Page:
Editor’s Note: We are grateful for the wonderful writer sharing this very personal two-part series and are sure that, especially as children prepare to return to Hebrew school, many of our readers will relate to and appreciate her experience. Read Part One here.
One day last year, my son was at religious school, and he was asked by a teacher to stand for prayers. He said no. His teacher said, “It is a sign of respect, please stand.” And my son said, “I know my first amendment rights. I know I have freedom of religion. I don’t believe in G-d, and I’m not going to stand.”
All the teachers, religious school directors, and rabbis at the religious school know my child. They all know that going head to head with him is not going to work, and I didn’t hear any more about it. He does not always represent himself in a productive manner, but in this case, he used his words and his knowledge to stand up for himself without anger and without trampling on anyone else’s beliefs, and truthfully, there’s a big part of me that admires that quality in him.
Well, the same event repeated itself this summer at his Jewish day camp. Unfortunately, the incident occurred on my son’s very last day at camp, and it took one of his counselors by surprise, because up until that point, he’d either been standing, or not standing and no one had noticed. Maybe he was cranky after his overnight, but this was the day he chose to make his stand about not standing, and the counselor pushed him on it. She did so out of a feeling that he should show respect to the community. He didn’t back down, and neither did she, and this time it led to a scene.
After I heard about the incident, I reached out to the camp director, and we have had good, open communication about it. Important questions were raised for both of us about balancing the needs of the community and the needs of the individual. The parsha of Pinchas holds for me some insights into those questions.
The parsha begins with Pinchas slaying an Israeli prince and a Midianite woman because they openly flaunt their romantic relationship, in violation of G-d’s ban of Israelis fraternizing with Midianites. Because of this fraternization, many Israelites have begun worshiping idols. Pinchas zealously carries out this execution, and G-d rewards him by making him and his descendants priests. Would we be the Jewish people if we tolerated idol worship? Of course not. Why did it have to end this violently? On that, I’m confounded, but clearly the torah wants us to know that as a community, there are some norms we must not violate.
The parsha later discusses land allotments to those who did not participate in the idol worship and who will be settling in Israel. In this section, the daughters of Zelophehad speak up. Their father, who remained among the loyal, died without any sons, and his daughters are all unmarried. They say, “let not our father’s name be lost to his clan just because he had no son. Give us a holding among our father’s kinsmen!” It was unprecedented that women should speak up for themselves in such a manner, and Moses consults with G-d. Not only are the daughters granted land, but the law is amended so that this will become precedent for the future. The sisters break with convention. They see a circumstance that they believe is unjust, and they speak up for themselves.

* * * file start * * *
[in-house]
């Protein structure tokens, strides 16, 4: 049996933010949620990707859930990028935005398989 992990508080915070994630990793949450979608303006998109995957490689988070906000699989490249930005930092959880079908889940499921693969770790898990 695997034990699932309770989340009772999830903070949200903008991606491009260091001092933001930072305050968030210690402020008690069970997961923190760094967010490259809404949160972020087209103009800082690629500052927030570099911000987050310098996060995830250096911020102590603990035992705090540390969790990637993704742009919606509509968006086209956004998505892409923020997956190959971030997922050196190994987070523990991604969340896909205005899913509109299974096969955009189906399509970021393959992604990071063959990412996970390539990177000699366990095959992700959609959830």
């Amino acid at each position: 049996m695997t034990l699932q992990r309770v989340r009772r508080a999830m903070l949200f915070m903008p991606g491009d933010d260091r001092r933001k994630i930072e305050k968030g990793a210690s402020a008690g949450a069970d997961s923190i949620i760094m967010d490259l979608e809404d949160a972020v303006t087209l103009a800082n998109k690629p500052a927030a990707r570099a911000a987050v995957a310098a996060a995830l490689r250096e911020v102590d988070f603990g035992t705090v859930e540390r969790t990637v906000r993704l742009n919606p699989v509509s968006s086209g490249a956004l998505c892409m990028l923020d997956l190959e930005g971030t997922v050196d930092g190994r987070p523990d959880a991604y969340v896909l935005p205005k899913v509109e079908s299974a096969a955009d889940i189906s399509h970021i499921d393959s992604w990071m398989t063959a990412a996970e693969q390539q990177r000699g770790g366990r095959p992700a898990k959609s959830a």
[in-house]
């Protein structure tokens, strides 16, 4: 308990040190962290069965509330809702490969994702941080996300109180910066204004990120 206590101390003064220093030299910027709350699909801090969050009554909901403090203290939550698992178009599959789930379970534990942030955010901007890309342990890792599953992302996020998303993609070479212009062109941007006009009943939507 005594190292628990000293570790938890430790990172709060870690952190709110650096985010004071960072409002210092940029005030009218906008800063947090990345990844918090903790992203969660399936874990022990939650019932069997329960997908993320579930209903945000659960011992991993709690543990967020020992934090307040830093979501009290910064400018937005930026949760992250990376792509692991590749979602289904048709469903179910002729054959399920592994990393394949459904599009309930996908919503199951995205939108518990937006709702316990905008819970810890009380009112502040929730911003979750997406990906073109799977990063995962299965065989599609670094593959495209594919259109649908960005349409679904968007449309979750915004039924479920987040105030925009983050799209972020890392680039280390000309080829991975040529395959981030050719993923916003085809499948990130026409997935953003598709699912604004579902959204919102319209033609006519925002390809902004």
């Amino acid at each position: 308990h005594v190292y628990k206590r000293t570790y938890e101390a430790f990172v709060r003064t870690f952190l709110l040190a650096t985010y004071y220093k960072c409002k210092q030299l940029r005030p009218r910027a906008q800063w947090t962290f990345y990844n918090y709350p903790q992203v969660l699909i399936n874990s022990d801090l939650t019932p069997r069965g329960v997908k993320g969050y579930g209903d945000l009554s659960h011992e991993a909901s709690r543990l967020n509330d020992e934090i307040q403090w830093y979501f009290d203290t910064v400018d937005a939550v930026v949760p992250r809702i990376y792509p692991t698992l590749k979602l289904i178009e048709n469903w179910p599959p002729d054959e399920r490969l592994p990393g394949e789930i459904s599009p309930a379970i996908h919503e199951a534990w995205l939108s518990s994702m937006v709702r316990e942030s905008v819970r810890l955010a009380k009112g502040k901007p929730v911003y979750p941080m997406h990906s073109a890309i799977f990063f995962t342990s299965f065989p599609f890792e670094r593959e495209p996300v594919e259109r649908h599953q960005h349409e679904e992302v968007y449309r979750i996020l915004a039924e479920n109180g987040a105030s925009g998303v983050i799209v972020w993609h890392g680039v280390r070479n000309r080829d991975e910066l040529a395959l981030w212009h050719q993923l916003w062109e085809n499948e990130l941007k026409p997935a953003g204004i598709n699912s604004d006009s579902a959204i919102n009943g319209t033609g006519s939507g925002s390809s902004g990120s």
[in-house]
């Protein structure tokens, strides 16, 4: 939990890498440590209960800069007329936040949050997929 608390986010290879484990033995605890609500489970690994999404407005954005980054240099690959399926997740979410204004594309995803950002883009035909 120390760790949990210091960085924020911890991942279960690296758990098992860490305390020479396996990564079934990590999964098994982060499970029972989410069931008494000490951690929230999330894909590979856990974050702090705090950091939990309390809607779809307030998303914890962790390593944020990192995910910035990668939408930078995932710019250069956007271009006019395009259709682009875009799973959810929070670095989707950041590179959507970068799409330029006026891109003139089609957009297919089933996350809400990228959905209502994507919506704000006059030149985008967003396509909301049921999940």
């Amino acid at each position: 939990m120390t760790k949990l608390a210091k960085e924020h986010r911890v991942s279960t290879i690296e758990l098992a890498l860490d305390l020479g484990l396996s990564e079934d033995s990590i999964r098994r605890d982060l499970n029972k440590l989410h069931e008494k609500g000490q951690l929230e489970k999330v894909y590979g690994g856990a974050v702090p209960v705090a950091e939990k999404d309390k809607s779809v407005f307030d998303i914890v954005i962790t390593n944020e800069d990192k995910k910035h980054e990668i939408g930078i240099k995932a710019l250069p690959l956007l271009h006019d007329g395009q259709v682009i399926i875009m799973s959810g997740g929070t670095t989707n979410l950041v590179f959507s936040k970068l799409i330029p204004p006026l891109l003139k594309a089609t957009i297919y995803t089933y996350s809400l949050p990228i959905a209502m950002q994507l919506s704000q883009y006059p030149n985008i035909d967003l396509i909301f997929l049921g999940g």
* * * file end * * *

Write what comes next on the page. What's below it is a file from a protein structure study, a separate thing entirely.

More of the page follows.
I studied this parsha and reflected upon the standing for prayer incident I describe above. Is standing for certain prayers so much a part of our identity as conservative Jews that we must insist upon it? Isn’t it righteous to teach our children that they must respect our customs? If they must respect our customs, must they respect every single one of them? If not all of them, which ones? If you have a headstrong child and fight many battles every day, and many in particular have to do with Judaism, can we budge when it comes to standing for prayers?
Or, is my child like the daughters of Zelophehad, speaking up for something he believes in, and are we like Moses, asking G-d whether this should be our new norm?
My husband and I, as parents, are trying really hard to raise mensches. Sometimes it’s not easy to know if we should push a traditional agenda, or be open to our kids’ arguments’ about special exemptions. As the open-minded camp director said to me, “Maybe when we say, ‘stand if you are able,’ we need to think not just about physical infirmity, but things like kids’ special emotional needs or their spiritual viewpoint.”
I lean on the side of flexibility. I need to because my son’s demands are so intense. And despite the fact that I am striving for a deeper level of learning for my kids than what I received, I do love the flexibility and willingness to modernize that I grew up with.
The name Israel means ‘he wrestled.’ We are all wrestling with something, and we can never really know what each family is dealing with. I never feel judged in my synagogue community. Folks just seem happy to see our curly headed boys in shul, despite whatever shtick we show up with. And for that, I am truly grateful, and I wish the same for you and your family, whatever your struggles.